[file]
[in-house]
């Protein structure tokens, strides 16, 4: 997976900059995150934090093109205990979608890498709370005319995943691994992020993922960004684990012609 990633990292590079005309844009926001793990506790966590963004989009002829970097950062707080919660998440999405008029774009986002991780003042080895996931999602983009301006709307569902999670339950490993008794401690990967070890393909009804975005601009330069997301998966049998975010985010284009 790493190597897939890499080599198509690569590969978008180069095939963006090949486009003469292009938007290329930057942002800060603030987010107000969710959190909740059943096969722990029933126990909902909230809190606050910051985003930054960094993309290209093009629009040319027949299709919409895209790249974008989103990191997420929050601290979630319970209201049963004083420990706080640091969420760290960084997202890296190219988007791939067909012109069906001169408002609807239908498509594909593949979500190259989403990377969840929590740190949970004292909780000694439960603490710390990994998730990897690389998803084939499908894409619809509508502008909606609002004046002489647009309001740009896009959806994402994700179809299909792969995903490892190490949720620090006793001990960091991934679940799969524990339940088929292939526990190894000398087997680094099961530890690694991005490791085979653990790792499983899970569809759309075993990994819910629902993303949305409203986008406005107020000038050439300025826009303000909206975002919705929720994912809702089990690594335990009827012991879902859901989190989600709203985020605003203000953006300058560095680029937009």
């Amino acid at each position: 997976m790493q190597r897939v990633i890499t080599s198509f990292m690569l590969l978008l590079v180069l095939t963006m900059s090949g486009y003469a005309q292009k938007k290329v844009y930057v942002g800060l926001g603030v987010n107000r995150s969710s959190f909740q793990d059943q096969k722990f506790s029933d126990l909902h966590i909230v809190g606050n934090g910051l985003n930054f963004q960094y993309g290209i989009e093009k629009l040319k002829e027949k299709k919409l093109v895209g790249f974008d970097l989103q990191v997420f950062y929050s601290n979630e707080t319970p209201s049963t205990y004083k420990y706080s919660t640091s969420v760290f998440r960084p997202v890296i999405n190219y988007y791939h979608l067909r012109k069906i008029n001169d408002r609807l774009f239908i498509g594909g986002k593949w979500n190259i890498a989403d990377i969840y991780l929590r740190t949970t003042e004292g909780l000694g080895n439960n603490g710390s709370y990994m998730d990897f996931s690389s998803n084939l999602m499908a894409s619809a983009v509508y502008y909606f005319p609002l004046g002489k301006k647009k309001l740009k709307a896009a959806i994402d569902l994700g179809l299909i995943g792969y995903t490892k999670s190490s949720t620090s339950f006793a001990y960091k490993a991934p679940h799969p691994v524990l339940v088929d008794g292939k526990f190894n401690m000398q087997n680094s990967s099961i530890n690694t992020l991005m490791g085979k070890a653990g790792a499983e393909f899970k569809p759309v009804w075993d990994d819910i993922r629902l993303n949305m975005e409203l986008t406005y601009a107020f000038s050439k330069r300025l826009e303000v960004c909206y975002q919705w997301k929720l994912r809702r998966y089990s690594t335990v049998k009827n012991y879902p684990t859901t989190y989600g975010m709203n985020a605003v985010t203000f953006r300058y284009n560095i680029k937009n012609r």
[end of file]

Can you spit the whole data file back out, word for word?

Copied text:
[in-house]
């Protein structure tokens, strides 16, 4: 997976900059995150934090093109205990979608890498709370005319995943691994992020993922960004684990012609 990633990292590079005309844009926001793990506790966590963004989009002829970097950062707080919660998440999405008029774009986002991780003042080895996931999602983009301006709307569902999670339950490993008794401690990967070890393909009804975005601009330069997301998966049998975010985010284009 790493190597897939890499080599198509690569590969978008180069095939963006090949486009003469292009938007290329930057942002800060603030987010107000969710959190909740059943096969722990029933126990909902909230809190606050910051985003930054960094993309290209093009629009040319027949299709919409895209790249974008989103990191997420929050601290979630319970209201049963004083420990706080640091969420760290960084997202890296190219988007791939067909012109069906001169408002609807239908498509594909593949979500190259989403990377969840929590740190949970004292909780000694439960603490710390990994998730990897690389998803084939499908894409619809509508502008909606609002004046002489647009309001740009896009959806994402994700179809299909792969995903490892190490949720620090006793001990960091991934679940799969524990339940088929292939526990190894000398087997680094099961530890690694991005490791085979653990790792499983899970569809759309075993990994819910629902993303949305409203986008406005107020000038050439300025826009303000909206975002919705929720994912809702089990690594335990009827012991879902859901989190989600709203985020605003203000953006300058560095680029937009």
């Amino acid at each position: 997976m790493q190597r897939v990633i890499t080599s198509f990292m690569l590969l978008l590079v180069l095939t963006m900059s090949g486009y003469a005309q292009k938007k290329v844009y930057v942002g800060l926001g603030v987010n107000r995150s969710s959190f909740q793990d059943q096969k722990f506790s029933d126990l909902h966590i909230v809190g606050n934090g910051l985003n930054f963004q960094y993309g290209i989009e093009k629009l040319k002829e027949k299709k919409l093109v895209g790249f974008d970097l989103q990191v997420f950062y929050s601290n979630e707080t319970p209201s049963t205990y004083k420990y706080s919660t640091s969420v760290f998440r960084p997202v890296i999405n190219y988007y791939h979608l067909r012109k069906i008029n001169d408002r609807l774009f239908i498509g594909g986002k593949w979500n190259i890498a989403d990377i969840y991780l929590r740190t949970t003042e004292g909780l000694g080895n439960n603490g710390s709370y990994m998730d990897f996931s690389s998803n084939l999602m499908a894409s619809a983009v509508y502008y909606f005319p609002l004046g002489k301006k647009k309001l740009k709307a896009a959806i994402d569902l994700g179809l299909i995943g792969y995903t490892k999670s190490s949720t620090s339950f006793a001990y960091k490993a991934p679940h799969p691994v524990l339940v088929d008794g292939k526990f190894n401690m000398q087997n680094s990967s099961i530890n690694t992020l991005m490791g085979k070890a653990g790792a499983e393909f899970k569809p759309v009804w075993d990994d819910i993922r629902l993303n949305m975005e409203l986008t406005y601009a107020f000038s050439k330069r300025l826009e303000v960004c909206y975002q919705w997301k929720l994912r809702r998966y089990s690594t335990v049998k009827n012991y879902p684990t859901t989190y989600g975010m709203n985020a605003v985010t203000f953006r300058y284009n560095i680029k937009n012609r």